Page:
Skip to main content


Federal judges frequently avoid constitutional cases that raise difficult issues of public policy, using doctrines like standing and political questions as shields against judicial overreach. But a new and dangerous sword that allows judges to declare constitutional cases nonjusticiable is emerging in federal courts: a manageability prerequisite. The manageability prerequisite that emerged first in the Supreme Court’s gerrymandering jurisprudence and has since spread virulently throughout the circuit and district courts threatens to close the courthouse doors to a wide swath of litigants. Left unchecked, manageability could both significantly weaken the weakest branch and provide judges unbounded discretion to preserve any status quo that aligns with their policy preferences. This Article is the first to identify the manageability prerequisite that looms over federal courts. It describes and catalogues manageability’s expansion, detailing both its breadth and its amorphous contours. That empirical analysis reveals the threat manageability poses to judicial resolution of issues like voting rights, environmental law, criminal justice reform, women’s health, and many others. That threat need not be realized. As this Article’s normative analysis demonstrates, manageability is largely duplicative of existing workability review under stare decisis doctrine. Furthermore, courts are certain to apply manageability inconsistently because they lack information on the effectiveness of a legal test when making an ex ante determination of its viability. Federal courts should not adopt manageability, even if in exchange they must permit more frequent ex post reversals after workability review. Such a grand bargain will allow courts to capitalize on the utility of the occasional unmanageable legal test, especially in cases involving novel issues of pressing importance to the nation.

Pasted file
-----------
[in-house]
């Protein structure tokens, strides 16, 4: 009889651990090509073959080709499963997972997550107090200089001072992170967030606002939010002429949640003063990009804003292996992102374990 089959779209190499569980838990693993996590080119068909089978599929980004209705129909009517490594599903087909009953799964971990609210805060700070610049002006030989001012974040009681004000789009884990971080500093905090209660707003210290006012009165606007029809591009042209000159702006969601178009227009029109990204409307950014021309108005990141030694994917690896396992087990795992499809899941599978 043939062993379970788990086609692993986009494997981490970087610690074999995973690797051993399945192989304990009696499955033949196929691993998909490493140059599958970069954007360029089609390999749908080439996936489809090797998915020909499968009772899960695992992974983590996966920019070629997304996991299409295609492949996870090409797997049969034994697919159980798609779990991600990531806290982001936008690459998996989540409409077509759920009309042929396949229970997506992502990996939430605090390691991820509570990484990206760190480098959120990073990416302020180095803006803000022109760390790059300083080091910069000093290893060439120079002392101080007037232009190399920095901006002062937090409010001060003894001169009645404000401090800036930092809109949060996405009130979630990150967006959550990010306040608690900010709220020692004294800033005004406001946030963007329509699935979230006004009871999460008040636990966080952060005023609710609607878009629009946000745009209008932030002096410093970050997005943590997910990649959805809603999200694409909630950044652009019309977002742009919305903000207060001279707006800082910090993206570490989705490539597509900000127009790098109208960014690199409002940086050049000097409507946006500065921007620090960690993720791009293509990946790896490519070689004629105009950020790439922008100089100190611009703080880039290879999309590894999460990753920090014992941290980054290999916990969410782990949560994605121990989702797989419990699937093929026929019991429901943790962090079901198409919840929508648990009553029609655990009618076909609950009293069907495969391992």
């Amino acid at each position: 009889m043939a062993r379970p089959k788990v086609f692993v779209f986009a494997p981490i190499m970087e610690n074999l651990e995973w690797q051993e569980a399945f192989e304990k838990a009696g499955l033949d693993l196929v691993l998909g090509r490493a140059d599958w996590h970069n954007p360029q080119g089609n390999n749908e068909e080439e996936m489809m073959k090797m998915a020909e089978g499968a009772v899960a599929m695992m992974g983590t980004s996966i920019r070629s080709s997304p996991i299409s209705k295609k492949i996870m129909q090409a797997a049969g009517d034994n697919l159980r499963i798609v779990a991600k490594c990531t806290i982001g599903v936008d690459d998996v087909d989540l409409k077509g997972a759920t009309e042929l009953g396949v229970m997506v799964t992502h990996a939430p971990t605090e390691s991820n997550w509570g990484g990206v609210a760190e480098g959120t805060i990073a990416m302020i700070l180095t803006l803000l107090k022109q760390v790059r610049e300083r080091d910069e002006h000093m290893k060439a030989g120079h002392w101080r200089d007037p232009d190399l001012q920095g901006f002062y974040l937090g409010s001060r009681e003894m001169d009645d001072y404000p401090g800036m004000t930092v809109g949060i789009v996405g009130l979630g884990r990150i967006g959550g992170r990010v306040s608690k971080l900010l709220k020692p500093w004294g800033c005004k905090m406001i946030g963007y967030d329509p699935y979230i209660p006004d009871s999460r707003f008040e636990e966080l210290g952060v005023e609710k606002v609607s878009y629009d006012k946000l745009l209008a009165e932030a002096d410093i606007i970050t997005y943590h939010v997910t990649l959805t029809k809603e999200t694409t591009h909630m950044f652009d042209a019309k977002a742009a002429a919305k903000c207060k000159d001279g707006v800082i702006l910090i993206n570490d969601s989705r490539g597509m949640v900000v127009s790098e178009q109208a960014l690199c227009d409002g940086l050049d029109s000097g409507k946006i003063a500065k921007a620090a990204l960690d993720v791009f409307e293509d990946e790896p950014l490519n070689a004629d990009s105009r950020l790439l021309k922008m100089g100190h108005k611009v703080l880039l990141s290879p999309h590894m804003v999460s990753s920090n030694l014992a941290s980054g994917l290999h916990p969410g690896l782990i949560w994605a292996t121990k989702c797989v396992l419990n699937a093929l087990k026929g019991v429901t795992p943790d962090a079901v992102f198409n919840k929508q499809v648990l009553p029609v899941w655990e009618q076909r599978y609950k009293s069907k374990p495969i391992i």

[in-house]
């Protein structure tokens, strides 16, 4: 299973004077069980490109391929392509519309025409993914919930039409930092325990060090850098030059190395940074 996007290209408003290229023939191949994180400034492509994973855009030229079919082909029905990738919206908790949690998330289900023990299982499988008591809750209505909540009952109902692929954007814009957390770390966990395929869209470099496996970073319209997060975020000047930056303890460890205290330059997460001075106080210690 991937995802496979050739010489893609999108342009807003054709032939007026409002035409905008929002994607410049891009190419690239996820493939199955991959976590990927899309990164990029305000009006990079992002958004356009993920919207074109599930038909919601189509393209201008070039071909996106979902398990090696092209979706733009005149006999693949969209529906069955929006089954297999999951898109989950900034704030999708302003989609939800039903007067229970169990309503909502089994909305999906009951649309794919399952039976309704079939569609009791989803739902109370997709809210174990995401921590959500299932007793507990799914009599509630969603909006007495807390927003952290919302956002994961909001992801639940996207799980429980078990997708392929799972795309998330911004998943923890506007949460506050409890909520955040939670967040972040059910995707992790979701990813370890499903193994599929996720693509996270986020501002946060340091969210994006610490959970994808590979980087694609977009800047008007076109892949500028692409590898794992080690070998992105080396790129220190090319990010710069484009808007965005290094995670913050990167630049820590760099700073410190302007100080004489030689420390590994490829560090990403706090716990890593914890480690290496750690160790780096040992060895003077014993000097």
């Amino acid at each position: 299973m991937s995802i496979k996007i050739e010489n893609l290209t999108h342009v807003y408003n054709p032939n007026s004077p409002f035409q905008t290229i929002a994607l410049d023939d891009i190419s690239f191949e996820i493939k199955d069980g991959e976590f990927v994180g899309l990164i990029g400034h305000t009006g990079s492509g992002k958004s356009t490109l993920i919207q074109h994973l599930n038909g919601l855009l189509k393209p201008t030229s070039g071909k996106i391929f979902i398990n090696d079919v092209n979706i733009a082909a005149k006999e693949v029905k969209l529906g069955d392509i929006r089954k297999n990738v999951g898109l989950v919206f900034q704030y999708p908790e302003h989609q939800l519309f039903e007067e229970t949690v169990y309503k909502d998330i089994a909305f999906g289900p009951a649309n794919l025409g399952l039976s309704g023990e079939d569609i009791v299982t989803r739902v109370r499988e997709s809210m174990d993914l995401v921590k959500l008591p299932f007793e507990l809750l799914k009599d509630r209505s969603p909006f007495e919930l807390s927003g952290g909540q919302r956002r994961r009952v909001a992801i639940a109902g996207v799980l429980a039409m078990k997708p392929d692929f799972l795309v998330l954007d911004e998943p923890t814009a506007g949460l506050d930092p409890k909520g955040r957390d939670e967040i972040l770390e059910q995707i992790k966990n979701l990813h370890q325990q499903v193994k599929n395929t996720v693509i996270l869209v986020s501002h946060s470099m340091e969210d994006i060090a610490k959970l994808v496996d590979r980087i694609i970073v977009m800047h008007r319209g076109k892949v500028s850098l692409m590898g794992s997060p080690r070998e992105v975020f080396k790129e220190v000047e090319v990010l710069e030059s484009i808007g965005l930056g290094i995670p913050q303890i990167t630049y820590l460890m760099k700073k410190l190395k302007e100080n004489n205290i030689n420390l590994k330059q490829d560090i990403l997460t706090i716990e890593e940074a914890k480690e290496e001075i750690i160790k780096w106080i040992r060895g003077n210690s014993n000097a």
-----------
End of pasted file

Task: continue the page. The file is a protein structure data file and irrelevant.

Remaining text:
File nameDate UploadedVisibilityFile size
2 Nov 2023
528 kB



  • Subject
    • Constitutional Law

    • Courts

    • Law and Society

  • Journal title
    • Boston College Law Review

  • Volume
    • 64

  • Issue
    • 6

  • Pagination
    • 1331-1375

  • Date submitted

    2 November 2023